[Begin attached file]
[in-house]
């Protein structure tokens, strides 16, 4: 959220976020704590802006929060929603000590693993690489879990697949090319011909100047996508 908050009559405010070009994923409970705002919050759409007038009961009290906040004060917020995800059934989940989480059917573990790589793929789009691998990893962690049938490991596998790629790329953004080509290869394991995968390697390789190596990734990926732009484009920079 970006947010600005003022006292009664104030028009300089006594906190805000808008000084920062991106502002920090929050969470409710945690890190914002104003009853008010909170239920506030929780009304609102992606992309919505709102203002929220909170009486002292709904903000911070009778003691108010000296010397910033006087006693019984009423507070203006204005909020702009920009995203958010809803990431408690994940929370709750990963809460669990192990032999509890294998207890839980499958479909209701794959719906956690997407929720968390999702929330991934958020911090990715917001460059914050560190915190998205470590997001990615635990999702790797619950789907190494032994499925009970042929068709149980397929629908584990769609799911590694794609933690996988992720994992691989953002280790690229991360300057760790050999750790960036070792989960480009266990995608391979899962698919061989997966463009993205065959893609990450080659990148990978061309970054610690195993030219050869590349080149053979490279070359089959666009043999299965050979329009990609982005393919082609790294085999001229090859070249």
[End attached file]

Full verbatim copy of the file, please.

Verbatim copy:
[in-house]
């Protein structure tokens, strides 16, 4: 959220976020704590802006929060929603000590693993690489879990697949090319011909100047996508 908050009559405010070009994923409970705002919050759409007038009961009290906040004060917020995800059934989940989480059917573990790589793929789009691998990893962690049938490991596998790629790329953004080509290869394991995968390697390789190596990734990926732009484009920079 970006947010600005003022006292009664104030028009300089006594906190805000808008000084920062991106502002920090929050969470409710945690890190914002104003009853008010909170239920506030929780009304609102992606992309919505709102203002929220909170009486002292709904903000911070009778003691108010000296010397910033006087006693019984009423507070203006204005909020702009920009995203958010809803990431408690994940929370709750990963809460669990192990032999509890294998207890839980499958479909209701794959719906956690997407929720968390999702929330991934958020911090990715917001460059914050560190915190998205470590997001990615635990999702790797619950789907190494032994499925009970042929068709149980397929629908584990769609799911590694794609933690996988992720994992691989953002280790690229991360300057760790050999750790960036070792989960480009266990995608391979899962698919061989997966463009993205065959893609990450080659990148990978061309970054610690195993030219050869590349080149053979490279070359089959666009043999299965050979329009990609982005393919082609790294085999001229090859070249």